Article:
Construction of Calatrava Church Resumes

John Hill
4. August 2020
Construction of St. Nicholas Church in December 2016 (Photo: Harvey Barrison/cropped via Wikimedia Commons)

Construction of St. Nicholas Greek Orthodox Church, designed by Santiago Calatrava to replace the 82-year-old church destroyed on September 11, 2001, resumed this week after years of sitting idle.

Santiago Calatrava's design, inspired by the Hagia Sophia in Istanbul, was unveiled in 2013, when a 2017 opening was targeted. Construction started in 2014 and the structure overlooking the World Trade Center site in Lower Manhattan topped out in 2016, but then delays set in. As described by the New York Post, these included "rampant cost overruns amounting to millions of dollars; legal squabbles between the church and the Port Authority, which owns the Liberty Street site of the new St. Nicholas; and top church executives being convicted or accused of pilfering funds meant for the project."

With New York Governor Andrew Cuomo stepping in earlier this year to reboot construction, the church — officially the St. Nicholas Greek Orthodox Church and National Shrine — is now aiming for a September 11, 2021, opening, marking the 20th anniversary of the terrorist attacks on the World Trade Center.

The original church, housed in a 19th-century tavern, opened in 1919. One block away from the World Trade Center built a half-century later, the church was destroyed when the south tower fell. It was the only house of worship destroyed on September 11.

On Monday, August 3, Archbishop Elpidophoros, head of the Greek Orthodox Archdiocese of America, spoke alongside Cuomo at the site of the church, which received its first piece of glass that will comprise its dome. In his remarks, Elpidophoros mentioned the inspiration of Calatrava's design, but he also decried how "the greatest church in the world was taken away from the world in an act of domination and chauvinism," referring to Turkish president Erdoğan ordering the reclassification of Hagia Sophia as a mosque, which took effect on July 24.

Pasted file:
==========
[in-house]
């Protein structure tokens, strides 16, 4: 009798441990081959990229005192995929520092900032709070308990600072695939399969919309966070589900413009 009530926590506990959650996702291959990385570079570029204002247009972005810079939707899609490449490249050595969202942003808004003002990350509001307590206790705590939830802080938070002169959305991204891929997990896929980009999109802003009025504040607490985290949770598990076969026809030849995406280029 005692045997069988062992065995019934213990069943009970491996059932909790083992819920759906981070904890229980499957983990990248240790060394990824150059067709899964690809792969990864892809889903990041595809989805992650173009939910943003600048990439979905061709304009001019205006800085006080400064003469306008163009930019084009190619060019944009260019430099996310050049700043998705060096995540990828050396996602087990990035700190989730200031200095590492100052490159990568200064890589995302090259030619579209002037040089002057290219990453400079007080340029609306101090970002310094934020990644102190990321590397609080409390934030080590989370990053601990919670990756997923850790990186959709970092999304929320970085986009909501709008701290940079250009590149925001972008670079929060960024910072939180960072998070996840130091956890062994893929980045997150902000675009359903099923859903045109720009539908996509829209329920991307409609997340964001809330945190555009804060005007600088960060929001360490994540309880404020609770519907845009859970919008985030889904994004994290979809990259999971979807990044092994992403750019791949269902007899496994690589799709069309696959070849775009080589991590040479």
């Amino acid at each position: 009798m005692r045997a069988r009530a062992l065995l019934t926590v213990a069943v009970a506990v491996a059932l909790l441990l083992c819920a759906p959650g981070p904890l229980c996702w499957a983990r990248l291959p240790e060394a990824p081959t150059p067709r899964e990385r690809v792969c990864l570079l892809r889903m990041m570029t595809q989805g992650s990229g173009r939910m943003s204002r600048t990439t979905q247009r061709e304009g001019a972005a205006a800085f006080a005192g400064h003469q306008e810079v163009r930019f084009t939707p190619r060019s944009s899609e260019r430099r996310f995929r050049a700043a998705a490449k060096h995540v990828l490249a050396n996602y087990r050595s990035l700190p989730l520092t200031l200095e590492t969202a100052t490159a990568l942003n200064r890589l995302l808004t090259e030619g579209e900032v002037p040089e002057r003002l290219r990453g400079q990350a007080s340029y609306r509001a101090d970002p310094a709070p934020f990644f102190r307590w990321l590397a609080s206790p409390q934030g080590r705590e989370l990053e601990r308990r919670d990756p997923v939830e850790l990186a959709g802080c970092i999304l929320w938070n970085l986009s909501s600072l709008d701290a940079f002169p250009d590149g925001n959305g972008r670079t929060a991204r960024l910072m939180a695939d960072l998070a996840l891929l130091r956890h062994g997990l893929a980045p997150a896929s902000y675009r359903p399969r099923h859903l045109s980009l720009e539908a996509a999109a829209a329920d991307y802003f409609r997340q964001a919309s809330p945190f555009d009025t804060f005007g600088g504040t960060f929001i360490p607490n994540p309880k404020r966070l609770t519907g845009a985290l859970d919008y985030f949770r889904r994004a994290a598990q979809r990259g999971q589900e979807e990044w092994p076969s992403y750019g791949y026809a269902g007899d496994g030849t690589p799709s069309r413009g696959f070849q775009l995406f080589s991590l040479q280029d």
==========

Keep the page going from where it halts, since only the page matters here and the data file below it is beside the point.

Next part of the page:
As illustrated in the short film above, Calatrava's design was inspired by the massing of the Hagia Sophia, built in the sixth century as the cathedral of Constantinople, as well as mosaics within what is now the Hagia Sophia Grand Mosque. The relatively simple, symmetrical design is Calatrava's second building at the WTC site, following the PATH Terminal, which opened in 2016 after its own delays and controversies. The most striking aspect of the Spanish architect and engineer's monolithic design is the way it will glow after sunset, illuminated from within through the glass expanses between the corner piers. 

As Elpidophoros told the Post, "Finally, the only House of God destroyed on Sept. 11 will be completed and open to all people, on the twentieth anniversary of that fateful and horrific day. We look forward to welcoming New Yorkers and the entire world to this sacred space dedicated to memory, faith, and freedom."

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